Cuddling, kicking a ball or eating lunch with your child is the most normal thing in the world for most fathers. But for fathers in prison, it’s not obvious. Yet Jeffrey and six other inmates at PI Vught got that chance this week during fall camp. “I’m getting to know my daughter in a completely different way now,” says Jeffrey.
A large gym on the prison grounds has been set up for the fall camp this week. In this room, they play games, do crafts, eat lunch, and children can play sumo wrestling or basketball with their father. Or just chat and have fun together.
“Some fathers haven’t had lunch with their children once in years. Something so small is already very special for them,” says Daniëlle, volunteer at the Exodus Netherlands Foundation. This organization offers shelter and guidance to (former) prisoners and their families.
“During the autumn camp, fathers can for a while take on their parental role by, for example, offering a listening ear or correcting behaviour. But also make a sandwich or tie your child’s shoelaces.”
“I saw more of her in three days than in the past year.”
This is Jeffrey’s second time participating in the fall camp. His daughter spends three days at a campsite near Vught and goes to prison every day from nine to three. “I’ve seen more of her in these three days than in the past year,” he says with a smile on his face.
Jeffrey has been imprisoned for over eight years. He knows his 10-year-old daughter mainly from Skype conversations and her brief visits to prison.
“On parent-child days, she comes to prison once a month for an hour and a half, and then we immediately start doing fun things. Because time flies by. Now there is more time to get to know her in a different way,” he says. “During the matches we play, I see how fanatical she is. Then I see a lot of myself in my child.”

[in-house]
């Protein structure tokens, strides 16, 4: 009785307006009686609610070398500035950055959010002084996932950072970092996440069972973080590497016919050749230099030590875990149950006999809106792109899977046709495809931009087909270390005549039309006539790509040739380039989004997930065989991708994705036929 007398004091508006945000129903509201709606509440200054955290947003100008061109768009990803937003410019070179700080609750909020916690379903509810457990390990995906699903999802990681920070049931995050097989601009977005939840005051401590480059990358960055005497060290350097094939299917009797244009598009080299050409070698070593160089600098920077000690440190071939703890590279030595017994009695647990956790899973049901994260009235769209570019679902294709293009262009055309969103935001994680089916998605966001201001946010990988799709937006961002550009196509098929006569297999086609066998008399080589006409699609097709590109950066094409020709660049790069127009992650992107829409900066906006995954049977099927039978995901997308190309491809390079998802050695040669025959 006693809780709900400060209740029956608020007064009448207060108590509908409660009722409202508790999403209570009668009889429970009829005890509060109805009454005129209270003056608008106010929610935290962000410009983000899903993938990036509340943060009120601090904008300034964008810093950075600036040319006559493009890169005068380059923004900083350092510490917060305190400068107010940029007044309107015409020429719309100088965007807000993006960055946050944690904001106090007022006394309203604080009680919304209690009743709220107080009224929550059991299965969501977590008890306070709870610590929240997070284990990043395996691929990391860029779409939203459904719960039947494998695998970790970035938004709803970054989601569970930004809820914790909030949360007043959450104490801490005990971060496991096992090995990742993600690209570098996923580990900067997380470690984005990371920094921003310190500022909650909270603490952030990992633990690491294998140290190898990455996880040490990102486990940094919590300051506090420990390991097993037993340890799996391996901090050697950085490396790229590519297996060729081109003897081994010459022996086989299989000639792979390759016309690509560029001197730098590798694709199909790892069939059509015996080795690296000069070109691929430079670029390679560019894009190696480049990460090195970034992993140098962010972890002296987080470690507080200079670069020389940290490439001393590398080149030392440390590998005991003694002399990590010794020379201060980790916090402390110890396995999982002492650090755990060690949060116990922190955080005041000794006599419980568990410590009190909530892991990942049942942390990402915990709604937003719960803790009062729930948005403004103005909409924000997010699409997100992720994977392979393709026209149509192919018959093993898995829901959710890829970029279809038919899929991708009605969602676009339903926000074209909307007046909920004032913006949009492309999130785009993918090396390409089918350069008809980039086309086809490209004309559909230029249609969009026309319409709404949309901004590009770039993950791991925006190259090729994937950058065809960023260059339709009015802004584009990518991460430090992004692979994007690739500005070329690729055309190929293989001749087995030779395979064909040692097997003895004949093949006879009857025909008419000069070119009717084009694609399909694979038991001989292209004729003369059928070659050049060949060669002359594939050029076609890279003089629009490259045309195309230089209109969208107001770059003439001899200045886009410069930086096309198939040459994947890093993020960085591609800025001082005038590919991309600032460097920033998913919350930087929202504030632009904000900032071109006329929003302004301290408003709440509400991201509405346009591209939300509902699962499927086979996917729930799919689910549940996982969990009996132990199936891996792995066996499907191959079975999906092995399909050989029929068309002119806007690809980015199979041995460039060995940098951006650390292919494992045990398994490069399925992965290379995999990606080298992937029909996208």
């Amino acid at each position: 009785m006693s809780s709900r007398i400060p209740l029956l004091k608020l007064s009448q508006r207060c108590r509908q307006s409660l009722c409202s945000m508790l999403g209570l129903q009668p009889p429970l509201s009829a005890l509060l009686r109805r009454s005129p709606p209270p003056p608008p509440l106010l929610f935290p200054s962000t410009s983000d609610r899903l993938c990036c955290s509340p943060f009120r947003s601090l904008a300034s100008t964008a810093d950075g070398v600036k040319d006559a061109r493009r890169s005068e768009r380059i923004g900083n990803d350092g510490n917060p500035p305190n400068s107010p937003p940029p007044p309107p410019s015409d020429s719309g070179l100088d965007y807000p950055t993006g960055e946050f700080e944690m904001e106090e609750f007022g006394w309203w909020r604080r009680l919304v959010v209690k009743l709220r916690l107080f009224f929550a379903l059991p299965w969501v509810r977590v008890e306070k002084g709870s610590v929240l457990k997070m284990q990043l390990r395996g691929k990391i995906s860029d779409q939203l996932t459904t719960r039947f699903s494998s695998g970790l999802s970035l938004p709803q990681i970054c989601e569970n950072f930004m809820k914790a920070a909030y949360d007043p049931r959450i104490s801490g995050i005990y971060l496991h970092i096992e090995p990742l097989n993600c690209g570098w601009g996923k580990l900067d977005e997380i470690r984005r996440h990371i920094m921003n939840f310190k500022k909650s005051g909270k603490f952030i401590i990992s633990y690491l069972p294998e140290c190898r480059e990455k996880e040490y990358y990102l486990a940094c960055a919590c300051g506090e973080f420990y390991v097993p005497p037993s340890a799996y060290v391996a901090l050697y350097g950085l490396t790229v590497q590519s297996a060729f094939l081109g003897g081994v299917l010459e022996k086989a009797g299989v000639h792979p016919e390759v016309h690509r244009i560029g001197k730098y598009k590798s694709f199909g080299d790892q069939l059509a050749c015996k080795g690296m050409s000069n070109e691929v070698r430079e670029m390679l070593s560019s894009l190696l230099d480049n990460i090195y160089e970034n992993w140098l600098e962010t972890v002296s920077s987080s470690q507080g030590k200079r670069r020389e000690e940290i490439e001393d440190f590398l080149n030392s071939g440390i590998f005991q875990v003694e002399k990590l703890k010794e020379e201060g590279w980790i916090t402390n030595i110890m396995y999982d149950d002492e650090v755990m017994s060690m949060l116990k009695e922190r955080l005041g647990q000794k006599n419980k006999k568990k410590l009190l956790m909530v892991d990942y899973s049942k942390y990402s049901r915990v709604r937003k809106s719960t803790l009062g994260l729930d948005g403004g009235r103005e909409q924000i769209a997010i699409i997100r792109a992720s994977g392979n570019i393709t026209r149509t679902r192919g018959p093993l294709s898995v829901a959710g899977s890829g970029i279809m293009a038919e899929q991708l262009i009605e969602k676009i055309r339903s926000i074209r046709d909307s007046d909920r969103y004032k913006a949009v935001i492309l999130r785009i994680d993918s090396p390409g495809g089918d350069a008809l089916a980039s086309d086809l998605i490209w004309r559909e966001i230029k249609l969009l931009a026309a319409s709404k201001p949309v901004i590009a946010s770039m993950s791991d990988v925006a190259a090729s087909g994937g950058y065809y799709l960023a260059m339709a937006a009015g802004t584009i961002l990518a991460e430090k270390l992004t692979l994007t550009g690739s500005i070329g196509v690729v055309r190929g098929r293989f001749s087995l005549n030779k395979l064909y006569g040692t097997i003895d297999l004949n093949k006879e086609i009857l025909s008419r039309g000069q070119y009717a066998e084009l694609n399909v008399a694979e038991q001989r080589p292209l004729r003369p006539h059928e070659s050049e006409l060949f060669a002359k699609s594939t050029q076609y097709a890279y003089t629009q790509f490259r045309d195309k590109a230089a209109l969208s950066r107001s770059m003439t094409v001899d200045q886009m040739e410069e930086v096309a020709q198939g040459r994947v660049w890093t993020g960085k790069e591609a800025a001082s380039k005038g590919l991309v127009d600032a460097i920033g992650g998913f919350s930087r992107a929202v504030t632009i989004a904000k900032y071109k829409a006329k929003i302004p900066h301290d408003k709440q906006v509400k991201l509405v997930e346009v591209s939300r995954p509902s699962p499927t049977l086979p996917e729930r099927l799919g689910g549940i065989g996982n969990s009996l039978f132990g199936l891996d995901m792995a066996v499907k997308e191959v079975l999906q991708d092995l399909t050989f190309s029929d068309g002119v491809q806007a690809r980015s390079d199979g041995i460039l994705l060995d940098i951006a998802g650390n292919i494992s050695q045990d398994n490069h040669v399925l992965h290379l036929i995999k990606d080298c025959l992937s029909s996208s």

“During normal visiting hours, father and child often want to have a good time. During such an autumn camp, there are also less fun or difficult moments”, says Katinka Reijnders. project manager Recovery Targeted Detention PI Vught. “The fathers go through training beforehand where they also learn what to do if a child asks why dad is in prison or where he lives.”
“Many children are often ashamed that their father is in prison.”
Within the walls of the prison in Vught, people work hard every day to improve the bond between prisoners and their children. “Many children are ashamed that their father is in prison. It is because of society’s taboo. They can’t do anything about it themselves, but they have to deal with the consequences,” explains Daniëlle from Exodus.
“It is very important for the confidence of the children and their fathers to restore or improve that bond in a positive way.”
Jeffrey notes that the fall camp has a positive effect. “She hangs around me all day when she’s here. She really is a daddy’s baby. The bond with my daughter has become even stronger,” says Jeffrey. “And you make new memories together. It is very special.” For a comprehensive lunch of soup, sandwiches, wraps and dessert, dads and kids can play outside on the sports field and kick a ball around. Things they haven’t done with their child in years.
“In Vught, we increasingly focus on the recovery of prisoners”
Jeffrey is given more and more freedom inside and sometimes outside the prison walls as the end of his sentence is in sight. For example, he can Skype with his daughter for fifteen minutes every day, and during his leave he picked up his daughter from school as a surprise.
“In Vught, we increasingly focus on the recovery of detainees so that they can also be a good parent after detention. An autumn camp like this helps with that,” says Katinka.